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7 Cybersecurity Stocks to Buy Now

stocks to buy - 7 Cybersecurity Stocks to Buy Now

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Did you ever notice that people generally don’t think about cybersecurity stocks to buy except when a big company has been hacked or a key government installation has been compromised?

Said to be a $100 billion industry on an annual basis, it takes something along the lines of what Facebook, Inc. (NASDAQ:FB) is currently going through for most investors to consider the consequences of a connected world where information and data flow relatively easily without too much oversight.

My brother is a computer geek and he regularly warns me about the cybersecurity threats out there. I’ve personally avoided several online products and services simply because it was questionable whether my privacy would be protected.

I’m not paranoid or anything, but it does make you wonder when a company as large as Facebook isn’t able to protect its users’ information from unscrupulous third parties.

The following seven cybersecurity stocks to buy provide investors with an opportunity to profit from the very real threats happening in the cloud-based world we live in.

Cybersecurity Stocks to Buy: Cyberark Security (CYBR)

Cybersecurity Stocks to Buy: Cyberark Security (CYBR)

Last July, I called Cyberark Software Ltd (NASDAQ:CYBR) one of “The 10 Best Investments for the Next Decade.” My reasoning was simple: Cybersecurity is a huge deal for Fortune 100 companies that store a lot of information and data in the cloud.

“Estimates put the annual cost of cyber attacks to the U.S. economy at $100 billion, or 0.64% of America’s GDP,” I wrote. “That might not seem like a lot … until you consider that it costs the country 500,000 jobs annually. That’s a lot of people removed from the economy simply because of insufficient cybersecurity. And it’s only going to get worse.”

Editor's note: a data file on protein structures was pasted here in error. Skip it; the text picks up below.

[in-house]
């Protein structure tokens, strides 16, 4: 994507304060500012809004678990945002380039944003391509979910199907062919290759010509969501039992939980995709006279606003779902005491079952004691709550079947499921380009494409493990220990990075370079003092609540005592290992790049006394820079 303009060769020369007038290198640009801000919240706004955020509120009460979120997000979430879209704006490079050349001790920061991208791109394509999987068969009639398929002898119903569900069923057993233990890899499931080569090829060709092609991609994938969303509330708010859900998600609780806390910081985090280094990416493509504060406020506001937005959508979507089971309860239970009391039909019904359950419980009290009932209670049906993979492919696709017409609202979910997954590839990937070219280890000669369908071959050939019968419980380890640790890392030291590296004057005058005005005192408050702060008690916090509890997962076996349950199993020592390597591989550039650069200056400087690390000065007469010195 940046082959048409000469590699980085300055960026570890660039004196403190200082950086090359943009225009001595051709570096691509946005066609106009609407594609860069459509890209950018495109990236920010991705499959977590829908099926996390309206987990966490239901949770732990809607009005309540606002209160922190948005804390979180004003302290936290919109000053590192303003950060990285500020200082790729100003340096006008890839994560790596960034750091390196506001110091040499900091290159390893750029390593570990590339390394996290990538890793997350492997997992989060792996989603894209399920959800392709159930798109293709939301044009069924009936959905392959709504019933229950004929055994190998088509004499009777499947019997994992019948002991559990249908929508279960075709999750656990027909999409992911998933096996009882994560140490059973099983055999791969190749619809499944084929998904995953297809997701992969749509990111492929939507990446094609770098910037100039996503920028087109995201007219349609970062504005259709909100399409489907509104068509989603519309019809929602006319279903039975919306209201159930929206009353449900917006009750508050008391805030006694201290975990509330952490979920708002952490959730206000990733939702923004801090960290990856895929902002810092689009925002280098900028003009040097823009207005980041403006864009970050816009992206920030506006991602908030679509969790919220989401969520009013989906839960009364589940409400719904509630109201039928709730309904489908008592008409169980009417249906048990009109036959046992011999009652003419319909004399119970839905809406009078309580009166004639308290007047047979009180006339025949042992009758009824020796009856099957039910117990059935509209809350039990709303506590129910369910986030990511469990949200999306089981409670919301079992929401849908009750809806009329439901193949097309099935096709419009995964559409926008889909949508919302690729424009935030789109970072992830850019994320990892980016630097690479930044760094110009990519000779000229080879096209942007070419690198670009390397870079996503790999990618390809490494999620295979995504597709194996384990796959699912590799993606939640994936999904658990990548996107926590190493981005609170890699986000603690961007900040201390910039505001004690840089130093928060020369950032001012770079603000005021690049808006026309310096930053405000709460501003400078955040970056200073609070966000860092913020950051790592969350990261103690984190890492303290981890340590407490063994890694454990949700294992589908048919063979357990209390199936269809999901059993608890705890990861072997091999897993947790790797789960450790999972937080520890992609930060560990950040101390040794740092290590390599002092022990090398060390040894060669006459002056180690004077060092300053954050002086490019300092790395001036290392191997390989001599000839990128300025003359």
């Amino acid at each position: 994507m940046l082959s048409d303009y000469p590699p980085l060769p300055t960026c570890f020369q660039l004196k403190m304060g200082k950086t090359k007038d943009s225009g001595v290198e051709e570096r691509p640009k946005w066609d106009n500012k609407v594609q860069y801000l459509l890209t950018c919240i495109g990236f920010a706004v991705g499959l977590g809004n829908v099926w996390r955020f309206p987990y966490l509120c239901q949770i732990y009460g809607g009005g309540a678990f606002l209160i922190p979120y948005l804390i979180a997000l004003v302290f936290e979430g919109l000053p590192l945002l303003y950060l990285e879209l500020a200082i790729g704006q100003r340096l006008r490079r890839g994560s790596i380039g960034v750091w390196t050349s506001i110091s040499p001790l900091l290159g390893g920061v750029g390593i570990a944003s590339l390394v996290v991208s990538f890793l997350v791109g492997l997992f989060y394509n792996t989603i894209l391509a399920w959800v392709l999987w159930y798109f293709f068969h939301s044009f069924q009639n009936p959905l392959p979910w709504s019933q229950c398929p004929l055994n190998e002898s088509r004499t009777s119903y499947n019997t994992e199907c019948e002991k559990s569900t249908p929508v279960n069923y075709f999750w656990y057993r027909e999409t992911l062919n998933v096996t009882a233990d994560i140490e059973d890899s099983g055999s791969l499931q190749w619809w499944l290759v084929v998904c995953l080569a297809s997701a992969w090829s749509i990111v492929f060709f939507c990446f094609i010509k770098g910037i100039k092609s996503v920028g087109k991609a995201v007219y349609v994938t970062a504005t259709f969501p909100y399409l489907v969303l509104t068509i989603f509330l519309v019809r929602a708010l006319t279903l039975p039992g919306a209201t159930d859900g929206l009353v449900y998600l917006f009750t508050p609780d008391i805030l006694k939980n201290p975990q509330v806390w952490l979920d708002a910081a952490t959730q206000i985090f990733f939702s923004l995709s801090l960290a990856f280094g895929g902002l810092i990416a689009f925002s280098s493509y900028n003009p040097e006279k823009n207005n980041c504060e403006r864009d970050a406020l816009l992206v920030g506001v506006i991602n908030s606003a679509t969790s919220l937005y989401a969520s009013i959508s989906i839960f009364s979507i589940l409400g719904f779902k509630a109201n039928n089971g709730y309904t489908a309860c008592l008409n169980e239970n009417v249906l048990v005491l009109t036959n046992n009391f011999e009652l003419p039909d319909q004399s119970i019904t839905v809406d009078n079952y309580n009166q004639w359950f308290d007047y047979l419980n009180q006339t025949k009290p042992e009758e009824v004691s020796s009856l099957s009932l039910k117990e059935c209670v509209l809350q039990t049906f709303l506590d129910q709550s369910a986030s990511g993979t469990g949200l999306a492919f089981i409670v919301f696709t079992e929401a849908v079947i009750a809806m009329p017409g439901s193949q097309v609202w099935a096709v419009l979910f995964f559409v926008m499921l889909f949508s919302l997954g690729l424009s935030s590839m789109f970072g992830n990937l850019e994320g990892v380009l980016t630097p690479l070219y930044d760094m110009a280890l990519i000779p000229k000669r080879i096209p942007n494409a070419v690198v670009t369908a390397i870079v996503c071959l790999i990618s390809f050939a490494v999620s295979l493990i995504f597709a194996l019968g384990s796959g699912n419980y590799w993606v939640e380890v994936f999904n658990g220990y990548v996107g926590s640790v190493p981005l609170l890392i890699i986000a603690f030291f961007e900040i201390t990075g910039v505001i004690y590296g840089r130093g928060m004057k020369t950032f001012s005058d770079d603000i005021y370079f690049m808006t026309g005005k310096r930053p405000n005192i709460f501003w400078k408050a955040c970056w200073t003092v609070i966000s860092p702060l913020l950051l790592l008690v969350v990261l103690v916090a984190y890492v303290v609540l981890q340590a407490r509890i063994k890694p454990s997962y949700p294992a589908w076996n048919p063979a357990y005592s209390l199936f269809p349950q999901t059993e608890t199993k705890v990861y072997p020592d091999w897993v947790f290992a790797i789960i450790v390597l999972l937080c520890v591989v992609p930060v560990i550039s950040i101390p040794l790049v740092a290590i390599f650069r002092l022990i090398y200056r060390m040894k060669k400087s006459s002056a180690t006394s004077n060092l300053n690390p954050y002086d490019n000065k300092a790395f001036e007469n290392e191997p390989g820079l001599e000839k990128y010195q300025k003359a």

Since then, CYBR stock is up 17%, but that’s not what I’m excited about.

No, what gets me juiced about Cyberark’s future is what Bank of America analyst Daniel Bartus recently said about the company’s Privileged Account Management (PAM) product, which helps keep out undesirables from a company’s most important information and data.

By 2020, Bartus suggests 75% of large enterprises will be using some kind of PAM product, up from 45% today. He expects Cyberark to be a big part of that growth — and so do I.

Cybersecurity Stocks to Buy: Check Point Software (CHKP)

Cybersecurity Stocks to Buy: Check Point Software (CHKP)

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Also based in Israel, Check Point Software Technologies Ltd. (NASDAQ:CHKP) is one of the big players in firewalls, a critical component to any business’s cybersecurity protection.

It’s not a big grower by any means, but if you’re looking for stability in your cybersecurity stocks, Check Point provides that in spades.

In fiscal 2017, Check Point’s revenue and non-GAAP earnings per share grew by 7% and 13%, respectively to $1.9 billion and $5.33 a share. Its operating cash flow in the past year was $1.1 billion, an 18% increase over a year earlier. It has no debt and $3.8 billion in cash and marketable securities on its balance sheet.

As anyone who follows the tech industry knows, the business is moving to a subscription-based model as opposed to a product-driven one; in fiscal 2017, CHKP grew its subscription revenue by 23% to $480 million or 44% of its overall revenue. Five years ago, it was just 15% of revenue.